Builders: Top 10 SEMA Show Car Sponsorship Proposal Do’s and Don’ts

Top 10 SEMA Show Car Sponsorship Proposal Do’s and Don’ts
Top 10 SEMA Show Car Sponsorship Proposal Do’s and Don’ts

The SEMA Show features over 1,000 project vehicles that entice enthusiast buyers by showing how they can be customized. When submitting a proposal for a SEMA Show sponsorship, here are the Top 10 SEMA Show Car Sponsorship Proposal Do’s and Don’ts from SEMA:

  • Do: Get your proposal in early. The sooner you have all the pieces in to the manufacturer, the more time you have to potentially discuss the proposal with selection board representatives.
  • Don’t: Keep calling once you get your proposal in. One follow up contact or call is appropriate. Anything else after that is likely to be interpreted as hounding. OEs can get hundreds of proposals, and there is nothing gained by repeated contact attempts.
  • Do: Have a bullet-point summary of your important details (two pages at most) so the vehicle concept and your own credentials can be presented quickly and succinctly.
  • Don’t: Include a picture frame around your rendering or send in a poster-sized image. It doesn’t help, and it only makes it more difficult for the deciding members to move and display your proposal.
  • Do: Remember this is a process, and our industry is built on relationships. Keep track of all your contacts, and keep in mind, just because you might not succeed this year doesn’t mean that’s the end of it.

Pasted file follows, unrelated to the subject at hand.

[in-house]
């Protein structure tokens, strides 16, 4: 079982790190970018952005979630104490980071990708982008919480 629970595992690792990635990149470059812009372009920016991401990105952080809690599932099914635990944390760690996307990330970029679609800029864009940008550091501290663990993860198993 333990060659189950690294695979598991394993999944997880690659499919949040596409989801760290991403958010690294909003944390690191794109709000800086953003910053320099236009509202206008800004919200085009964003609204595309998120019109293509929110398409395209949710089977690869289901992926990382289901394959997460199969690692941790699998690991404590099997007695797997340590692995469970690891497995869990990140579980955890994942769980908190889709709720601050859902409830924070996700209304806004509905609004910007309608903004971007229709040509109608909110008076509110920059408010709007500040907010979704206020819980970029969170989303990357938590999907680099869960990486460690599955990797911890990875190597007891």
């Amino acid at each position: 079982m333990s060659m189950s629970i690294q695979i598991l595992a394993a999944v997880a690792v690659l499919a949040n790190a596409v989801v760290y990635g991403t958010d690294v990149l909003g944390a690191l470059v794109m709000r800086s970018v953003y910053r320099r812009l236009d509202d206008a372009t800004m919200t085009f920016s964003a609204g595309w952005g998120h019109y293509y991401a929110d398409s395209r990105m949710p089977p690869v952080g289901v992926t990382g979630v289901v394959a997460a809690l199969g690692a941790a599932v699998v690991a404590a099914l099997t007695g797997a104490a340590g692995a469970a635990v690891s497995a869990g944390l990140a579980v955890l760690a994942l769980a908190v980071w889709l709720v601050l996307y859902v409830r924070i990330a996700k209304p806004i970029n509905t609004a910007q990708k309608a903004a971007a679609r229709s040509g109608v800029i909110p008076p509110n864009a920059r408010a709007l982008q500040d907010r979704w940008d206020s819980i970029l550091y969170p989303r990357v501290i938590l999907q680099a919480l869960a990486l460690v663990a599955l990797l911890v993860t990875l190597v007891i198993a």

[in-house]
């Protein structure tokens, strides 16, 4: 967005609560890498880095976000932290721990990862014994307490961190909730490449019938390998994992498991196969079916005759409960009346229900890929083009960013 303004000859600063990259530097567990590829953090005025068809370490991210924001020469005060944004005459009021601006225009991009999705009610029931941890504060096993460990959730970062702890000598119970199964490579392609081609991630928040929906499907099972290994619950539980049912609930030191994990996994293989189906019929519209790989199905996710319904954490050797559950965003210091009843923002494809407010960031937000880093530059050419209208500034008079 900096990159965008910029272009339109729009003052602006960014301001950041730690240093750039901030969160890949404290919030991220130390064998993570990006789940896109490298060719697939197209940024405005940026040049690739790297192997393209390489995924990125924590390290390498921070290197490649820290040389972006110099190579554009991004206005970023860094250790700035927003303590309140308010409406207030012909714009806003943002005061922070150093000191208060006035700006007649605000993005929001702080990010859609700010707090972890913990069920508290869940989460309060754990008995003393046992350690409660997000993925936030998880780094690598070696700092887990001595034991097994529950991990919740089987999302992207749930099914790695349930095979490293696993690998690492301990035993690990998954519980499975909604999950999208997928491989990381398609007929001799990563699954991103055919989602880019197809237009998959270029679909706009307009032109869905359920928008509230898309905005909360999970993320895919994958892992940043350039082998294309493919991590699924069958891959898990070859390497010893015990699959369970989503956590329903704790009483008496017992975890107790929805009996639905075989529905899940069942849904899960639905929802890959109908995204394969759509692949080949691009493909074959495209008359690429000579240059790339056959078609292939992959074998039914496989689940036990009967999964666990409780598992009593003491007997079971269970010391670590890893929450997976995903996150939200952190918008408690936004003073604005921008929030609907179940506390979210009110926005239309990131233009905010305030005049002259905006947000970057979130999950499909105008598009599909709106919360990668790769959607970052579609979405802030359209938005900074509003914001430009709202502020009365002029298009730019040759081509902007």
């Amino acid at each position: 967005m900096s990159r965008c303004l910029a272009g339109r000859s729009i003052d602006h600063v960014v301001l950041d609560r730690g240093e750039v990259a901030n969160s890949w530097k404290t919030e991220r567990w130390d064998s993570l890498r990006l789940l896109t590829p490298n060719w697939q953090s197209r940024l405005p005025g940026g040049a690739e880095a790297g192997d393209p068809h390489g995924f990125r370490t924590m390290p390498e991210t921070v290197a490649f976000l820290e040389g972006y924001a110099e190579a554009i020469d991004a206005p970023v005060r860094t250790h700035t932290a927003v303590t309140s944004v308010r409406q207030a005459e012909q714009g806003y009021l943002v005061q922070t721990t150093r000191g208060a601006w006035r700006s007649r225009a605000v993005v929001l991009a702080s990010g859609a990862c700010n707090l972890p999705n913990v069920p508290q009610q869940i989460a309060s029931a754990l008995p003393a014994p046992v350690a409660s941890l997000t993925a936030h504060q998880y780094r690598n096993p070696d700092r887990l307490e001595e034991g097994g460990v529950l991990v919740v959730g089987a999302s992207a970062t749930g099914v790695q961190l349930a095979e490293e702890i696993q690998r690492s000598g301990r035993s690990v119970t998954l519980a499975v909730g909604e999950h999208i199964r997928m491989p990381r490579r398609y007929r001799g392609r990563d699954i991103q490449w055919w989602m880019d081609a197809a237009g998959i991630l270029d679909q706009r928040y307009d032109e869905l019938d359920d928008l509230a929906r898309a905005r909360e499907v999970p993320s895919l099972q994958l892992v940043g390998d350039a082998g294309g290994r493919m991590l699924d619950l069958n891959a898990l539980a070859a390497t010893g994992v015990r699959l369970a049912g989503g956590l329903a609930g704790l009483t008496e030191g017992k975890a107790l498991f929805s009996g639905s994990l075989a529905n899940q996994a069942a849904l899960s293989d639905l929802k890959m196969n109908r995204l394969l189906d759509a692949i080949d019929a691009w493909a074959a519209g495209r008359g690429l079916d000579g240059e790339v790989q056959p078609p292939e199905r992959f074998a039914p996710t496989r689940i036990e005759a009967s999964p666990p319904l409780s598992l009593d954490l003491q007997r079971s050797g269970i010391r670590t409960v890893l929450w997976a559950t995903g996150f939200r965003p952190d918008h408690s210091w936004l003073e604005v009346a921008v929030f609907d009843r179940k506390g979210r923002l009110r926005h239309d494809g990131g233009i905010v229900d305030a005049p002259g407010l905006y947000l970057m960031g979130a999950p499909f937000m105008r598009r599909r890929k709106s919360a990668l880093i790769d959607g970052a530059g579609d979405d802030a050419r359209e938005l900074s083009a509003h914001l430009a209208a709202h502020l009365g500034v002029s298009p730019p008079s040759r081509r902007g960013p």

• Don’t: Ignore how the finished vehicle itself would ride if driven on the streets. For 99% of OEs, keeping it real is good. There’s a place for wild and crazy, but most times the goal would be to produce a vehicle that respects the OEM’s engineering strengths without compromising practical driveability.
  • Do: Have some kind of long-term plan, whether it includes media coverage, car show dates, school assemblies or even hypothetical events. The more detailed, thoughtful and plugged into the automotive world you show yourself to be, the more you appear to be someone they can’t turn away.
  • Don’t: Submit an unoriginal plan you know will be exceptionally popular. If your proposal duplicates what everyone else is doing, it may become irrelevant no matter how well it’s designed and executed.
  • Do: Keep your OE sponsor involved in any changes that might happen along the way. The last thing they need is a surprise at the Show when they come to find your project vehicle and don’t see what they were expecting.
  • Don’t: Change your theme midway (without informing your OE) because it’s easier or more likely to get done in time for the Show. You made a commitment during the proposal stage, and that’s what you need to deliver.
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